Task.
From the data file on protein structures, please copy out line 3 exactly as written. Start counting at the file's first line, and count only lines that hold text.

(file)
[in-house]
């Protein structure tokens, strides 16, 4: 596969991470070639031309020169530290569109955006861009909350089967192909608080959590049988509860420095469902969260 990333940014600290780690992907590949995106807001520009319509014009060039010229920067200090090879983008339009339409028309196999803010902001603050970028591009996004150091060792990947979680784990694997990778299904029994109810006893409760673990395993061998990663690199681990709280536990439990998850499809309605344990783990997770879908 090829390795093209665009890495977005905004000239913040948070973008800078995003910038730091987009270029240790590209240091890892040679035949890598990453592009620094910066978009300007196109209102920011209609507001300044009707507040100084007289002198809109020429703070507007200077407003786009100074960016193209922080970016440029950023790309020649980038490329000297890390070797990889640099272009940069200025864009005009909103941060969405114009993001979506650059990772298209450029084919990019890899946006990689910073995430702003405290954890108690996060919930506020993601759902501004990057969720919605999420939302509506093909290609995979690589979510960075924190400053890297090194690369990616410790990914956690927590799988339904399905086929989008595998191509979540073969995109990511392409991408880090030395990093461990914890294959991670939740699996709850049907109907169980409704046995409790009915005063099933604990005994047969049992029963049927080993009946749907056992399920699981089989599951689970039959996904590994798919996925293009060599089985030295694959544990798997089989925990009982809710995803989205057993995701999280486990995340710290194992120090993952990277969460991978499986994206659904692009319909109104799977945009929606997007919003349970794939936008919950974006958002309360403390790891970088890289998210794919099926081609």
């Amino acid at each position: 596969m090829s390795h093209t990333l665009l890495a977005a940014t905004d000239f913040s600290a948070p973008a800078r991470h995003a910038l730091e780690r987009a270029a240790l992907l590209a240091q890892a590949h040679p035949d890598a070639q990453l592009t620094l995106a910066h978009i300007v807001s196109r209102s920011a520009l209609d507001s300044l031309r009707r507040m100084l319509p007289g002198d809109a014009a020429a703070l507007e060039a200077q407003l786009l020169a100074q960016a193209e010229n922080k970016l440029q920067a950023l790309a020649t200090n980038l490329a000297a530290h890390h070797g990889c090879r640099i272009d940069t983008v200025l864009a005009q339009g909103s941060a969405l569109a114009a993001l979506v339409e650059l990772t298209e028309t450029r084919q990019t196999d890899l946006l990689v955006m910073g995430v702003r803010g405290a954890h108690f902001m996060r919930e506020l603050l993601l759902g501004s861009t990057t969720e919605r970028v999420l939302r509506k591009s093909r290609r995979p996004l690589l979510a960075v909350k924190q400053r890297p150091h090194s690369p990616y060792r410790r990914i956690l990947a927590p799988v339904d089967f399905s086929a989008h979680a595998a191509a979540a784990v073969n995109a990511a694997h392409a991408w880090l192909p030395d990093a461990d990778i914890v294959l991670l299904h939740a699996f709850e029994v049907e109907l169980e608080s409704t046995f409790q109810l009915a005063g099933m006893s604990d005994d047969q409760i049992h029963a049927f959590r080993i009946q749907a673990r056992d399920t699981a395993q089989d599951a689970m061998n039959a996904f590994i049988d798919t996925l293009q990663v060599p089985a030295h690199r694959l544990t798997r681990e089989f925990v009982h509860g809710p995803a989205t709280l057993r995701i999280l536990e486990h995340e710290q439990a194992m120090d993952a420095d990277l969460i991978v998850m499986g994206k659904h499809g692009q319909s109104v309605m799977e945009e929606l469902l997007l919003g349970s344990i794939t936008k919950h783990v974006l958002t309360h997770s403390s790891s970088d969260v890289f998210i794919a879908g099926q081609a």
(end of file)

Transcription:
């Amino acid at each position: 596969m090829s390795h093209t990333l665009l890495a977005a940014t905004d000239f913040s600290a948070p973008a800078r991470h995003a910038l730091e780690r987009a270029a240790l992907l590209a240091q890892a590949h040679p035949d890598a070639q990453l592009t620094l995106a910066h978009i300007v807001s196109r209102s920011a520009l209609d507001s300044l031309r009707r507040m100084l319509p007289g002198d809109a014009a020429a703070l507007e060039a200077q407003l786009l020169a100074q960016a193209e010229n922080k970016l440029q920067a950023l790309a020649t200090n980038l490329a000297a530290h890390h070797g990889c090879r640099i272009d940069t983008v200025l864009a005009q339009g909103s941060a969405l569109a114009a993001l979506v339409e650059l990772t298209e028309t450029r084919q990019t196999d890899l946006l990689v955006m910073g995430v702003r803010g405290a954890h108690f902001m996060r919930e506020l603050l993601l759902g501004s861009t990057t969720e919605r970028v999420l939302r509506k591009s093909r290609r995979p996004l690589l979510a960075v909350k924190q400053r890297p150091h090194s690369p990616y060792r410790r990914i956690l990947a927590p799988v339904d089967f399905s086929a989008h979680a595998a191509a979540a784990v073969n995109a990511a694997h392409a991408w880090l192909p030395d990093a461990d990778i914890v294959l991670l299904h939740a699996f709850e029994v049907e109907l169980e608080s409704t046995f409790q109810l009915a005063g099933m006893s604990d005994d047969q409760i049992h029963a049927f959590r080993i009946q749907a673990r056992d399920t699981a395993q089989d599951a689970m061998n039959a996904f590994i049988d798919t996925l293009q990663v060599p089985a030295h690199r694959l544990t798997r681990e089989f925990v009982h509860g809710p995803a989205t709280l057993r995701i999280l536990e486990h995340e710290q439990a194992m120090d993952a420095d990277l969460i991978v998850m499986g994206k659904h499809g692009q319909s109104v309605m799977e945009e929606l469902l997007l919003g349970s344990i794939t936008k919950h783990v974006l958002t309360h997770s403390s790891s970088d969260v890289f998210i794919a879908g099926q081609a």